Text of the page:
Still my landing page design checklist

1. Does the landing page answer the visitor’s questions?

  • Is this what I expect to see? Company logo! Alignment of headlines and pics from ads — “scent”
  • Does this look credible and trustworthy? Client logos, testimonials, press mentions, professional associations.
  • Does this look interesting enough to spend more time here? Speaking to the pains/gains/jobs to your target visitor. Copywriting: clarity not cleverness.
  • Hmm… that’s intriguing. How do I learn more? Design mostly for Short Attention Sam, but put in the details for the rest. Answer this with headers.
  • I’m interested, what now? Clear Calls-to-Action.
  • What if I’m uncomfortable doing that? Secondary CTAs. Privacy.
  • And if I have more questions? Secondary CTA: contact us, pop-up.

2. Are the conversion goals clear? Is each element designed toward those conversion goals?

Here’s the template I fill-out to ensure that each element of the design and copy is aligned to the conversion goals, and a filled-out example for a growth workshop targeted to businesses in the Netherlands.

3. Technical Quality

  • Site load speed
  • Tracking pixels for analytics and advertising
  • SSL

4. More Guidelines

  • Establish credibility
  • Use a professional, industry-appropriate design
  • Include those excellent references
  • Ensure everything works (check for broken image references, misaligned displays, typos, and broken links, etc)
  • Simplify and separate (don’t let the standard layout of your website dictate the design of the landing page)
  • Reduce or eliminate navigation
  • Reduce branding and other standard site elements
  • Make the landing page an extension of your ad
  • Provide what the ad promised
  • Match the wording of the ad’s call to action
  • Use consistent graphics or illustration
  • Maintain language and tone
  • Offer segmenting options for different audiences
  • Personalize to the visitor
  • Use fewer, better graphics
  • Choose the most effective media type for your offer
  • Create interest and desire with compelling copy
  • Speak the customer’s language
  • Engage the visitor with benefits, reasons, scenarios they can relate to
  • Include only the most important points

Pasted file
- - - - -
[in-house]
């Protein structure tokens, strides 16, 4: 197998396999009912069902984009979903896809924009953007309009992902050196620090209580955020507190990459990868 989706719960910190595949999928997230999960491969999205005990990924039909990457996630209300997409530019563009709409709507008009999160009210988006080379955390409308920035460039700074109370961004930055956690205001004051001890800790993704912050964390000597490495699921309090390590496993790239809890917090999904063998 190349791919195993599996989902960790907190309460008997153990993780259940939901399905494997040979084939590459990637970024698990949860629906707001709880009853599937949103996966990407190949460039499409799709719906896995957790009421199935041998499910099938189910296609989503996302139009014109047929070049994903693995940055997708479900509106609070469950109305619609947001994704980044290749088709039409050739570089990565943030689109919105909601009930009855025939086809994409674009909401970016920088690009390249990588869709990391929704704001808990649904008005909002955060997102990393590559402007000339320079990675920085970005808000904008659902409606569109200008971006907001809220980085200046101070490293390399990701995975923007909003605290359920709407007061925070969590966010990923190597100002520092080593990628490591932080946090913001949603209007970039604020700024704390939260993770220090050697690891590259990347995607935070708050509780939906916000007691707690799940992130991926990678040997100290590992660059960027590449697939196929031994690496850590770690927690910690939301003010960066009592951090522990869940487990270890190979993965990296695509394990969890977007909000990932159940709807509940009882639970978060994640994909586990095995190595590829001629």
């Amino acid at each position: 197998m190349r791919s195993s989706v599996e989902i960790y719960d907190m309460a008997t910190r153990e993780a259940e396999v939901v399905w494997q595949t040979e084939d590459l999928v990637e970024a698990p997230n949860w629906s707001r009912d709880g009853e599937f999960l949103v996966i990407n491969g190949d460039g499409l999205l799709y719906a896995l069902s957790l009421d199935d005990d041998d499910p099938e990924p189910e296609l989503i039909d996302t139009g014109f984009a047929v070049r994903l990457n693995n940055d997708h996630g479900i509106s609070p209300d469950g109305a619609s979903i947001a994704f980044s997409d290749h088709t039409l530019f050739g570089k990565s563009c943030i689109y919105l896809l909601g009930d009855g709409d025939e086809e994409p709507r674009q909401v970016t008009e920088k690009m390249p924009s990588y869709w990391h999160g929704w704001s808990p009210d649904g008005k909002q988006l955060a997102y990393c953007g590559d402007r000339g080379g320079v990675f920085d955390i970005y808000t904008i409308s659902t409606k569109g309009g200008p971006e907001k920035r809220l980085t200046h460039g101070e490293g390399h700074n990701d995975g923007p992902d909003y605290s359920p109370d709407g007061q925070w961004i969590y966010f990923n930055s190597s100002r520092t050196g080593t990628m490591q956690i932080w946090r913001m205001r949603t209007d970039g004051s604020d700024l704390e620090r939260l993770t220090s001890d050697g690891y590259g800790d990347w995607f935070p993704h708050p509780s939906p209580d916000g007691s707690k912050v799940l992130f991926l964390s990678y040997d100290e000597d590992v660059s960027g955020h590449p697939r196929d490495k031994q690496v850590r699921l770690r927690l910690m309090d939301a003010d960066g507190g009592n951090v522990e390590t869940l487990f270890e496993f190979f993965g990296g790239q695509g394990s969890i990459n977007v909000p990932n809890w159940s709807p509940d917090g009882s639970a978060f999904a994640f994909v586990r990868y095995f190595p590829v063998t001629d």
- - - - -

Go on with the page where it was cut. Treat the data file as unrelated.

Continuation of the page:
• Accommodate different reading patterns
  • Include the right amount of copy
  • Provide a clear call to action
  • Be clear, obvious and concise
  • Avoid intimidating or unclear language
  • Provide a secondary, “Safety Valve” Call to Action. Examples:
  • Ask for the minimum amount of information you need (conversion rate is inversely proportional to number of fields in the form)
  • Make buttons easy to find
  • Make buttons look like buttons
  • Make important buttons more prominent
  • Use clear, concise, inviting button labels
  • Be clear about what’s coming next
  • Place buttons intuitively

5. Forms

Forms should answer the following questions toward its completion:

  • Where do I start?
  • Does it look easy?
  • Will it take a long time?
  • Are there lots of steps in this process?
  • Is the outcome worth the effort?
  • Is this page secure? Is my browser “lock” icon visible?
  • Does it ask for a reasonable amount of information?

Guidelines on forms

  • Focus attention on the form area
  • Use a clean, simple layout
  • Be ruthless: remove unnecessary fields
  • Overcome hesitation with benefits
  • Use clear, descriptive field labels
  • Consider using active verbs
  • Consider using sentence completion (eg, I am ____)
  • Consider using a complete question
  • Provide help and contextual answers
  • Allow estimated answers
  • Prefill as many needs as possible
  • Clearly indicate the steps or time involved
  • Provide security and privacy reassurance

My pet peeve: prioritize the user’s ease vs the organization’s efficiency

For examples, more explanation and more context, check out the book.



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